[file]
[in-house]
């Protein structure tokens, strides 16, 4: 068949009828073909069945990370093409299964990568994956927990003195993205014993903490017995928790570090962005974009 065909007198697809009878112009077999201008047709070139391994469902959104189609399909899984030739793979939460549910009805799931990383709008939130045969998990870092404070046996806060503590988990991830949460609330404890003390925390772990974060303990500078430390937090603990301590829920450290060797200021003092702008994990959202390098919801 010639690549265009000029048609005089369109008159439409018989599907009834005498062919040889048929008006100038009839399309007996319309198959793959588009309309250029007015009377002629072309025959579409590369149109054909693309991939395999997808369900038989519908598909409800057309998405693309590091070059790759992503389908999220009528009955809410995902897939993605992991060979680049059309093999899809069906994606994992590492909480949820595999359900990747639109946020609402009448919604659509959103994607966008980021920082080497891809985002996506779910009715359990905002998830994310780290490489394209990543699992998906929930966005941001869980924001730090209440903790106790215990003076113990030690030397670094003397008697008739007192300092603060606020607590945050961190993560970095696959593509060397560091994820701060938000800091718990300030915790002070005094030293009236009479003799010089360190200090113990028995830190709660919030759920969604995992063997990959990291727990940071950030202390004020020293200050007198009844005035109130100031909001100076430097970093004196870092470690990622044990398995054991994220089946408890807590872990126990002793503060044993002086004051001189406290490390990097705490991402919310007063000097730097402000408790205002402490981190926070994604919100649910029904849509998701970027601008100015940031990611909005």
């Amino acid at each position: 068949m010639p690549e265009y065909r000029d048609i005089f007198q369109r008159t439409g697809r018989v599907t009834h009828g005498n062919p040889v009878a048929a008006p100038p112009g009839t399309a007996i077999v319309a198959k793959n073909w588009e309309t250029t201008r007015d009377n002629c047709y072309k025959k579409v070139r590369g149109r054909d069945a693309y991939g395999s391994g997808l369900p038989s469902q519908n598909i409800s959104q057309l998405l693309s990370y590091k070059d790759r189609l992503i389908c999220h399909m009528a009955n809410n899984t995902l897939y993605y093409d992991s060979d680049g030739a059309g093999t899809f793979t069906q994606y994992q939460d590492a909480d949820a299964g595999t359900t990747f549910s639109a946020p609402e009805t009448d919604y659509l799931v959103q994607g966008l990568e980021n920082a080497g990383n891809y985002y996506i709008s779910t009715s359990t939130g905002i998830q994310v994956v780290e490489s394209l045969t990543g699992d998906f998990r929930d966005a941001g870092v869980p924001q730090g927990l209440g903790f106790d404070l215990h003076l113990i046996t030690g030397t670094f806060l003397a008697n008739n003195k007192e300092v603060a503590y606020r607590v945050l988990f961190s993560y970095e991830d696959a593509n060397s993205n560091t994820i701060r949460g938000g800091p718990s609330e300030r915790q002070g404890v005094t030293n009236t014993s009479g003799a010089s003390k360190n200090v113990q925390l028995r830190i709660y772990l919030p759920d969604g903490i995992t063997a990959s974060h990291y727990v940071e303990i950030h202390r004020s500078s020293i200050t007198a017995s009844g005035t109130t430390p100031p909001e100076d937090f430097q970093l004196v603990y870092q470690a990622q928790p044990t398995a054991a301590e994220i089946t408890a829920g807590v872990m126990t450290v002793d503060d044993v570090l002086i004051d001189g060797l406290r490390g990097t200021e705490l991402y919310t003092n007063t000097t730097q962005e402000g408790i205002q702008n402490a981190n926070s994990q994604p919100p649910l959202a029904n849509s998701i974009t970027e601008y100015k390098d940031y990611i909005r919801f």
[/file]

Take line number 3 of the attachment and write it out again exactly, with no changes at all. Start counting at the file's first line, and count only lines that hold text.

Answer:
């Amino acid at each position: 068949m010639p690549e265009y065909r000029d048609i005089f007198q369109r008159t439409g697809r018989v599907t009834h009828g005498n062919p040889v009878a048929a008006p100038p112009g009839t399309a007996i077999v319309a198959k793959n073909w588009e309309t250029t201008r007015d009377n002629c047709y072309k025959k579409v070139r590369g149109r054909d069945a693309y991939g395999s391994g997808l369900p038989s469902q519908n598909i409800s959104q057309l998405l693309s990370y590091k070059d790759r189609l992503i389908c999220h399909m009528a009955n809410n899984t995902l897939y993605y093409d992991s060979d680049g030739a059309g093999t899809f793979t069906q994606y994992q939460d590492a909480d949820a299964g595999t359900t990747f549910s639109a946020p609402e009805t009448d919604y659509l799931v959103q994607g966008l990568e980021n920082a080497g990383n891809y985002y996506i709008s779910t009715s359990t939130g905002i998830q994310v994956v780290e490489s394209l045969t990543g699992d998906f998990r929930d966005a941001g870092v869980p924001q730090g927990l209440g903790f106790d404070l215990h003076l113990i046996t030690g030397t670094f806060l003397a008697n008739n003195k007192e300092v603060a503590y606020r607590v945050l988990f961190s993560y970095e991830d696959a593509n060397s993205n560091t994820i701060r949460g938000g800091p718990s609330e300030r915790q002070g404890v005094t030293n009236t014993s009479g003799a010089s003390k360190n200090v113990q925390l028995r830190i709660y772990l919030p759920d969604g903490i995992t063997a990959s974060h990291y727990v940071e303990i950030h202390r004020s500078s020293i200050t007198a017995s009844g005035t109130t430390p100031p909001e100076d937090f430097q970093l004196v603990y870092q470690a990622q928790p044990t398995a054991a301590e994220i089946t408890a829920g807590v872990m126990t450290v002793d503060d044993v570090l002086i004051d001189g060797l406290r490390g990097t200021e705490l991402y919310t003092n007063t000097t730097q962005e402000g408790i205002q702008n402490a981190n926070s994990q994604p919100p649910l959202a029904n849509s998701i974009t970027e601008y100015k390098d940031y990611i909005r919801f």